/ ɡɒɡwən /
muški rodlično ime
Prevedi Gauguin na: nemački
(1848-1903) French Post-Impressionist painter. Going beyond the Impressionists’ notion of reality, he sought a more direct experience of life in the rich colors of the South Sea islands and the magical rites of its people. His work, often heavily symbolic and decorative, is characterized by his sensuous use of pure colors. Among his paintings is Le Christe jaune 1889 (Albright-Knox Art Gallery, Buffalo, New York State).
Born in Paris, Gauguin spent his childhood in Peru. After a few years as a stockbroker, he took up full-time painting 1883 and became a regular contributor to the Impressionists’ last four group exhibitions 1880–86. From 1886–91 he spent much of his time in the village of Pont Aven in Brittany, where he concentrated on his new style, Synthetism, based on the use of powerful, expressive colors and boldly outlined areas of flat tone. Influenced by Symbolism, he chose subjects reflecting his interest in the beliefs of other cultures. He made brief visits to Martinique and Panama 1887–88, and 1888 spent two troubled months with van Gogh in Arles. He lived in Tahiti 1891–93 and 1895–1901, and from 1901 in the Marquesas Islands, where he died. It was in Tahiti that he painted one of his best-known works, Where Do We Come From? What Are We? Where Are We Going?, 1897 (Museum of Fine Art, Boston). Gauguin has touched the modern imagination as an escapist from a sophisticated civilization, but the new life he gave to color was his great legacy to modern painting. In letters, journals and the poetical fragment of autobiography Noa-Noa he vividly recorded impressions in writing.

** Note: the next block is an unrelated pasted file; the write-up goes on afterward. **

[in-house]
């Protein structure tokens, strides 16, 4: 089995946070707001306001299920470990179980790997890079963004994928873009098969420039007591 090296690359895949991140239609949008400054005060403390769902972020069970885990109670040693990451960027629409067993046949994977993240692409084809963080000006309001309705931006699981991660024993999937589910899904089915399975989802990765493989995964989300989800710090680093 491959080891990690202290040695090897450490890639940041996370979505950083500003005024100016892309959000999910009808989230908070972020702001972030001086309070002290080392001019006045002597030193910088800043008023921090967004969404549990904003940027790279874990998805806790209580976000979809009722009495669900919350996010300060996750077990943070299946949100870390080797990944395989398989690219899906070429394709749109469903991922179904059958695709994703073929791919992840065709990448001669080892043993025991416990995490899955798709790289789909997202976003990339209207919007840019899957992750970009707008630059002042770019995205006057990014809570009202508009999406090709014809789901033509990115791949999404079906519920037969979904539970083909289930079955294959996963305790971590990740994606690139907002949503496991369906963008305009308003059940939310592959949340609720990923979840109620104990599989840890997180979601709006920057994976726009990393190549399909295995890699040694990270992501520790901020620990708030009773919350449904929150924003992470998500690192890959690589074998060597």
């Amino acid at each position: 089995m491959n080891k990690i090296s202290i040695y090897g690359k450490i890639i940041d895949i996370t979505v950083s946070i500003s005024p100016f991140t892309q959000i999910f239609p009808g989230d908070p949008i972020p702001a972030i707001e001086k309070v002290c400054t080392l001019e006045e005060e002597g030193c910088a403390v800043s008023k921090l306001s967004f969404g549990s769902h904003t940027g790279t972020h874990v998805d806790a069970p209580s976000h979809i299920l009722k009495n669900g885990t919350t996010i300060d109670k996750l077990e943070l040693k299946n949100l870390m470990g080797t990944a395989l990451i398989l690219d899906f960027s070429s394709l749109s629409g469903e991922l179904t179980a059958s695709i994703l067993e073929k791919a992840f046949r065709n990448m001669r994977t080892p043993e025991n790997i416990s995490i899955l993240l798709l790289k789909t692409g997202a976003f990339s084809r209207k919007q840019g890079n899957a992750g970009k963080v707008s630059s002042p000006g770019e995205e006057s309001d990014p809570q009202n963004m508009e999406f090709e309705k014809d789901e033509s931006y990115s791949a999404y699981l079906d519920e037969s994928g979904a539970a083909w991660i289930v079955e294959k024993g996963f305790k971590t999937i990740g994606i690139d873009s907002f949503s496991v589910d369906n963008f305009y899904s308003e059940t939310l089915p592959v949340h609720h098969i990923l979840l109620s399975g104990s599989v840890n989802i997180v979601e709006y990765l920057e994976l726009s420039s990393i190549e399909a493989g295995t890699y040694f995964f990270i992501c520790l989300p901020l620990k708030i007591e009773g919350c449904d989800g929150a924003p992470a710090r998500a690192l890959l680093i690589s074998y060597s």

The son of a journalist and a mother of Spanish-Peruvian origin, he was taken as a child to Peru, and after the death of his father and his mother’s return to France, entered the merchant service. After the war of 1870 he took to business in a stockbroker’s office in Paris, where he did well, and married a young Danish woman 1873. He began to paint in his spare time, being influenced by Pissarro and the Impressionists, and gave up family and financial career to devote himself to painting 1883, aged 35. He went to Pont-Aven in Brittany 1886, seeking solitude, and 1888 he made his brief and calamitous stay at Arles with van Gogh, after which he went back to Brittany. At Pouldu he was now the center of a group, and produced some of his best works, but he set sail for Tahiti 1891 and from 1895 lived permanently in the South Seas, in poverty, ill health and isolation, but leaving beautiful pictures of “a riot of light and vegetation” and a gentle Polynesian people. Simplified design and an emotional use of color distinguish the works of his Brittany period, his The Yellow Christ and Jacob wrestling with the Angel (Glasgow) being notable. In Tahiti and the Marquesas his already distinctive style took on a more exotic color. The White Horse (Louvre), the Riders on the Shore (Niarchos Collection) and many Tahitian figure groups show his feeling for a primal simplicity of design combined with color of “unsurpassed liberty”.